Imaging putting together bits and pieces of United Technologies (NYSE:UTX), U.S. Steel (NYSE:X), Technip (OTCQX:TKPPY), TRW Automotive (NYSE:TRW), and Allegheny Technologies (NYSE:ATI) and you might end up with something that resembles German conglomerate ThyssenKrupp (OTCPK:TYEKF) (TKAG.DE). ThyssenKrupp is the third-largest steelmaker in Europe, but also a large player in metal marketing/logistics, elevators, large-scale plant construction, and vehicle components.
It has been a while since ThyssenKrupp has reported good earnings or margins, a byproduct of the same steel down-cycle that has hit ArcelorMittal (NYSE:MT) and Salzgitter, but management has made some curious moves with respect to asset sales and take-backs. Investors seem confident in this name as a rebound and restructuring play, but it seems like a lot of improvement is already factored into the share price.
A Good Quarter Helps The Cause
ThyssenKrupp did no harm to the bull case with a good set of fiscal second quarter results. Overall sales rose 8%, beating expectations by about 3.5%. Over half of the company's business units (in revenue terms) saw double-digit growth - Industrial Solutions sales rose almost 12%, Components rose more than 14%, and Material Services rose almost 14%. Elevator Tech sales were up about 7% and Steel Americas was up more than 8%, while Steel Europe was the lone decliner at over 6% contraction. Steel Europe was impacted by disposals, though, and that hid the 20% qoq growth in sales volume.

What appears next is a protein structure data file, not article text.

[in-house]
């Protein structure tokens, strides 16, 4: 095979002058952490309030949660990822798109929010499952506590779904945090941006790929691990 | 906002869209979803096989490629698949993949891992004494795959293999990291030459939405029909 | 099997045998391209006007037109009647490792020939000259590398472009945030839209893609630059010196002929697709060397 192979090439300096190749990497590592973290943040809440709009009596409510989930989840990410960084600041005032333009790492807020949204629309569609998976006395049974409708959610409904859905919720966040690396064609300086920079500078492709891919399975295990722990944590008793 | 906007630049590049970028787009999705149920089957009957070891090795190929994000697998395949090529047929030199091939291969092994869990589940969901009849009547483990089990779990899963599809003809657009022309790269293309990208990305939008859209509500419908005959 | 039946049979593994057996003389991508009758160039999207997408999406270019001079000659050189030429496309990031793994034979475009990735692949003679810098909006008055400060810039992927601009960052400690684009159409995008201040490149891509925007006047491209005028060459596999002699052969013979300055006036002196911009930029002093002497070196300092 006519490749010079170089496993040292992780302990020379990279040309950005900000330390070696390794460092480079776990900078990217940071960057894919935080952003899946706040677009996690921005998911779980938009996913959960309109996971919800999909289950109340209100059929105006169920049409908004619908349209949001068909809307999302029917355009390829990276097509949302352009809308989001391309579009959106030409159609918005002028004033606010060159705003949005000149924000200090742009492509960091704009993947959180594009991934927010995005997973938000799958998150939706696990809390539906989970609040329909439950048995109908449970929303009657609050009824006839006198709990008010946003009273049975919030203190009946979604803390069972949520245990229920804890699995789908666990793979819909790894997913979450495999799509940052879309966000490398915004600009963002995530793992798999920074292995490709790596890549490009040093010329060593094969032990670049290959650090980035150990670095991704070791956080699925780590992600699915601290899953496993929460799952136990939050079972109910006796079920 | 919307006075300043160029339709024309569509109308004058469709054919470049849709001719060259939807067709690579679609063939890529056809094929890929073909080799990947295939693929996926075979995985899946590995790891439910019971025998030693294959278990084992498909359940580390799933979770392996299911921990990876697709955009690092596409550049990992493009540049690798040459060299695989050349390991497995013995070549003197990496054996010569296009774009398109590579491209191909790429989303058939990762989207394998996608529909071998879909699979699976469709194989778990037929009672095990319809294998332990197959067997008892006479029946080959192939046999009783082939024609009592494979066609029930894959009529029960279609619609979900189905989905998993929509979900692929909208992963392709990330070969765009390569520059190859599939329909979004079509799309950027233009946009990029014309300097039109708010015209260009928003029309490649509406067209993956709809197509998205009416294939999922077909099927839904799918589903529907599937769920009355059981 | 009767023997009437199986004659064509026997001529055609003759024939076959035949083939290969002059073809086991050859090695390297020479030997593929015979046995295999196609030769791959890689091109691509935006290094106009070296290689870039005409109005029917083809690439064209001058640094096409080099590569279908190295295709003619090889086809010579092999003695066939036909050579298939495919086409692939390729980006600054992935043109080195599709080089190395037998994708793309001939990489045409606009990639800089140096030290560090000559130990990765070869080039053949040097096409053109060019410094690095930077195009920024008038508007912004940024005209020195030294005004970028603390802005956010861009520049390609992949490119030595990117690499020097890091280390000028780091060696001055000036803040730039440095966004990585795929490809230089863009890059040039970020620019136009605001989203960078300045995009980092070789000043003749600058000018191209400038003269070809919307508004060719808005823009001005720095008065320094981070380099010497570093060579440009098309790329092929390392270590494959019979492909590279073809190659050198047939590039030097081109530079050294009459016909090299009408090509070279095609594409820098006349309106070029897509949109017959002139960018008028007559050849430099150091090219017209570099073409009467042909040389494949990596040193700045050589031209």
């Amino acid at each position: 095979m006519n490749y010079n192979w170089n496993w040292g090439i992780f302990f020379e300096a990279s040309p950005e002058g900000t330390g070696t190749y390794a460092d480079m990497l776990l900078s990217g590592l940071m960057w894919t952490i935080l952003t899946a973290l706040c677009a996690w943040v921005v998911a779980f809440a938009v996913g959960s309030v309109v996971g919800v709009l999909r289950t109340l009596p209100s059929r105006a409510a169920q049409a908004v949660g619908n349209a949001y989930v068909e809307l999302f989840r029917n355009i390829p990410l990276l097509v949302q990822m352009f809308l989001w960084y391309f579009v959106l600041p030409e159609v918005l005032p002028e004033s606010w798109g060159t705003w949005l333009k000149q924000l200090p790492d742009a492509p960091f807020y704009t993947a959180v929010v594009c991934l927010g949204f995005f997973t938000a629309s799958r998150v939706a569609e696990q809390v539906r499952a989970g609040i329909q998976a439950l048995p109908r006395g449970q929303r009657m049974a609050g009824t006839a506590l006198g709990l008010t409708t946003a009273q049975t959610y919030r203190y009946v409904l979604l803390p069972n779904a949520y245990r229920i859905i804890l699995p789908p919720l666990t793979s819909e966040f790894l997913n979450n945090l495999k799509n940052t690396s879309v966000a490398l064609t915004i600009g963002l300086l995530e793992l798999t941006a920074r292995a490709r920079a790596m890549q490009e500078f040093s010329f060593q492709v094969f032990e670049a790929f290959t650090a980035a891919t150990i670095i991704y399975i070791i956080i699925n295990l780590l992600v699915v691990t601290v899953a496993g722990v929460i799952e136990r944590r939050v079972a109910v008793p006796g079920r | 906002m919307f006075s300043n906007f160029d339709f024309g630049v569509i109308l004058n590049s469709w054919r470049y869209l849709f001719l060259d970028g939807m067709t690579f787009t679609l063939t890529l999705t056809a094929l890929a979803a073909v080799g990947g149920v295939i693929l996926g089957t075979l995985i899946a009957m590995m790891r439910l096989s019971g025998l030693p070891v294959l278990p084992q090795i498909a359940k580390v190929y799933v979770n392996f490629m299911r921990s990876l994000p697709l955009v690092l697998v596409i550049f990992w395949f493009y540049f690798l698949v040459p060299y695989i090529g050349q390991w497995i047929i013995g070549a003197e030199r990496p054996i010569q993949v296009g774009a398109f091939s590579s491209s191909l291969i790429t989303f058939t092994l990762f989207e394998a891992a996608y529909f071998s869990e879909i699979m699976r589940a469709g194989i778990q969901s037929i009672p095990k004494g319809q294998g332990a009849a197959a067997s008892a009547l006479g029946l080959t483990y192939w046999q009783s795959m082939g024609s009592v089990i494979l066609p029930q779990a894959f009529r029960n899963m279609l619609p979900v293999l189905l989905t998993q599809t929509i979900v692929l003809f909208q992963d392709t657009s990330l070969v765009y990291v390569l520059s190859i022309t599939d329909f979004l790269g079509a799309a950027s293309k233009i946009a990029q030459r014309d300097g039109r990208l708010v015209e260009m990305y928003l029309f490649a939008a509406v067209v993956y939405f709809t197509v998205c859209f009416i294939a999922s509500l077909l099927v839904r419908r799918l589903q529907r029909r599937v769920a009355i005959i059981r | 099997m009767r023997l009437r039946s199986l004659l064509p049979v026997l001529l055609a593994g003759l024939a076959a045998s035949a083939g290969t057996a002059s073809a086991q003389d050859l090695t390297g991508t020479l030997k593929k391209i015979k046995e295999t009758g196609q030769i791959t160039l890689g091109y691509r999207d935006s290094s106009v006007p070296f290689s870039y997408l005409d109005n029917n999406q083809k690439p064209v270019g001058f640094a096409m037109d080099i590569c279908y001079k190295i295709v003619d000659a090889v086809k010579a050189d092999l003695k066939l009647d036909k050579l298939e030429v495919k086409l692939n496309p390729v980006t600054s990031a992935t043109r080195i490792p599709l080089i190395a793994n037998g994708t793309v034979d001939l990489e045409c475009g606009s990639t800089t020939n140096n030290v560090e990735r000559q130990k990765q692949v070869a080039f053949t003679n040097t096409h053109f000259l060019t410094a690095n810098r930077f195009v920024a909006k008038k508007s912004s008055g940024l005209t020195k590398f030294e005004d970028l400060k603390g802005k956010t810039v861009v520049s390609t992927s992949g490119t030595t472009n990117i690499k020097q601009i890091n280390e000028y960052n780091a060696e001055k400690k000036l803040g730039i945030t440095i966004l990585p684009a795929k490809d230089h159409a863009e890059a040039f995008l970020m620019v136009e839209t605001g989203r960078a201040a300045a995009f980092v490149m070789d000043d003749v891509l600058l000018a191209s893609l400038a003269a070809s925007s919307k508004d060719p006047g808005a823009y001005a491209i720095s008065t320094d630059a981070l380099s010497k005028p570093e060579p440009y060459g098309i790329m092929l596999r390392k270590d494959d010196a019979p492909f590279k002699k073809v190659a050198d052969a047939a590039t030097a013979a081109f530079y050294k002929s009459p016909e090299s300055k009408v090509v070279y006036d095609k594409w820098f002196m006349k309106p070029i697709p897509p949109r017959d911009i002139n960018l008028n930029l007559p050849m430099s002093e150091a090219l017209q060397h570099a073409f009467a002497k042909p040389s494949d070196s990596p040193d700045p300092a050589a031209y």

ThyssenKrupp not only carried that top-line beat, but actually improved a bit through the profit line-items. EBITDA more than doubled from the year-ago period and adjusted EBIT was up 62%, beating sell-side expectations by more than 4%. Material Services was the only segment to see a yoy decline in profits, though the Steel Americas business had a loss in both periods. Industrial Solutions, Elevator, and Components all saw double-digit EBIT growth on a yoy basis.
ThyssenKrupp's Steel Business Is In A Weird Spot
ThyssenKrupp is the third-largest European steel company, but it has relatively little leverage to construction compared to ArcelorMittal or Salzgitter. Instead, the company is seeing good demand from its automotive end-markets, packaging customers, and steel processors. So although ThyssenKrupp isn't really a good play on a rebound in European construction, it still appears as though that long-awaited recovery in Europe is pulling up demand for the company's steel.